RAMESH :: "The King"

I've always felt a strange connection to Ramesh Srivastava. We've never met, but I did review his band back in 2005 when he was touring under the name Voxtrot. It was my first New York show and, perhaps more importantly, the first time I felt like I'd been firmly ahead of the curve on a band with the chance to break into the iTunes of thousands of people who simply didn't know them yet. Voxtrot did and didn't make it, generating three quality EPs before releasing an eventual 2007 LP that was both better than it was given credit for and also impossibly not what people imagined. In 2009, the band released a few singles and then announced their indefinite hiatus. Their final single, "Berlin, Without Return," eluded to their singer's flight to Germany in search of something, but certainly not the band's career. The chorus was a final nod from Ramesh to his band, a break up epitaph in the Hornby style. It might as well have said, "Yes, I did these things."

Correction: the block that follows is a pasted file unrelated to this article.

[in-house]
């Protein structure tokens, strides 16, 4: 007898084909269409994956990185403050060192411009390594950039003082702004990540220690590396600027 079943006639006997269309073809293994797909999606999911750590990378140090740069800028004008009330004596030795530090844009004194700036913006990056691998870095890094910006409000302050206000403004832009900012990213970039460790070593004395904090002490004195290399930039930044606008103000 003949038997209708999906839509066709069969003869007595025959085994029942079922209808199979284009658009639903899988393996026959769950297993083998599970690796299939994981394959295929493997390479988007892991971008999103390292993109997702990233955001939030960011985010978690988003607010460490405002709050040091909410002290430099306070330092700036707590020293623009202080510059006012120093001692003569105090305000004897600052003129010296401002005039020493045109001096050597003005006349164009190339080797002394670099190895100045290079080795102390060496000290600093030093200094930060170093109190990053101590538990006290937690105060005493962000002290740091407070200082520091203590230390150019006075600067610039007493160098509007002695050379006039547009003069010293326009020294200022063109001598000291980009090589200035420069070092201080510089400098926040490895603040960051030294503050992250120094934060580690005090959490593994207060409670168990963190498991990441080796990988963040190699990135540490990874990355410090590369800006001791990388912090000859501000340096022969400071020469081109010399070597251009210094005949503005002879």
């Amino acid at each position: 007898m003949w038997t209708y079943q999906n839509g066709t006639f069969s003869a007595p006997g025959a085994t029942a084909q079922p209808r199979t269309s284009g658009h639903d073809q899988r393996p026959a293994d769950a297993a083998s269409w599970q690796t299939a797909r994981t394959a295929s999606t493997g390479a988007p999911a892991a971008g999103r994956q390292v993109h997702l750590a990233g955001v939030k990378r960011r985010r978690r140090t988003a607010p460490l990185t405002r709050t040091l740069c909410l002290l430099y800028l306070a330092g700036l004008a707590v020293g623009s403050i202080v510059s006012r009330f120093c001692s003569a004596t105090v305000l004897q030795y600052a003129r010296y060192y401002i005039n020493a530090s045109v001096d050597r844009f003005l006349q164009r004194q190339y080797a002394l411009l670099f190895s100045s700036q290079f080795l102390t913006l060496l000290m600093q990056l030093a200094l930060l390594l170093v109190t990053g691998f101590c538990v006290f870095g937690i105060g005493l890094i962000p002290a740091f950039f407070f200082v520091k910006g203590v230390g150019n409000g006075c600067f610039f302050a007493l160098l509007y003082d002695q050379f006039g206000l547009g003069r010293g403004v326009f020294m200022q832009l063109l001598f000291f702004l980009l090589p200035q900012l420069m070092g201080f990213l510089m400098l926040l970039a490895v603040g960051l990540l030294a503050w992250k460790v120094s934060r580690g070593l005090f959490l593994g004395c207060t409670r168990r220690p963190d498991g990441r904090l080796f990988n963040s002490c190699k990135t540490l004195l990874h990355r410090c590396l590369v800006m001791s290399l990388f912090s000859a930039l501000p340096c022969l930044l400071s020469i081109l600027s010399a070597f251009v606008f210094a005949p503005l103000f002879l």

Ramesh emerged from the rubble, announcing his solo artist status on his blog and a winking, maybe bitter website, Rameshalwayswins.com. First release, "The King" isn't necessarily the triumphant counterweight to "Berlin, Without Return" and his previous band's final lyrics, "What do you know?" But, Srivastava continues to talk about himself and his career through these rhetorical conversations with invented women. The song's final act, "Baby, I'm the king and they're never gonna take me alive," is every bit a declaration of independence covered in strings and chamber pop flourish. Therein lies the beautiful contradiction. This is the sound of a man unapolgetically on his own but still in need of us.

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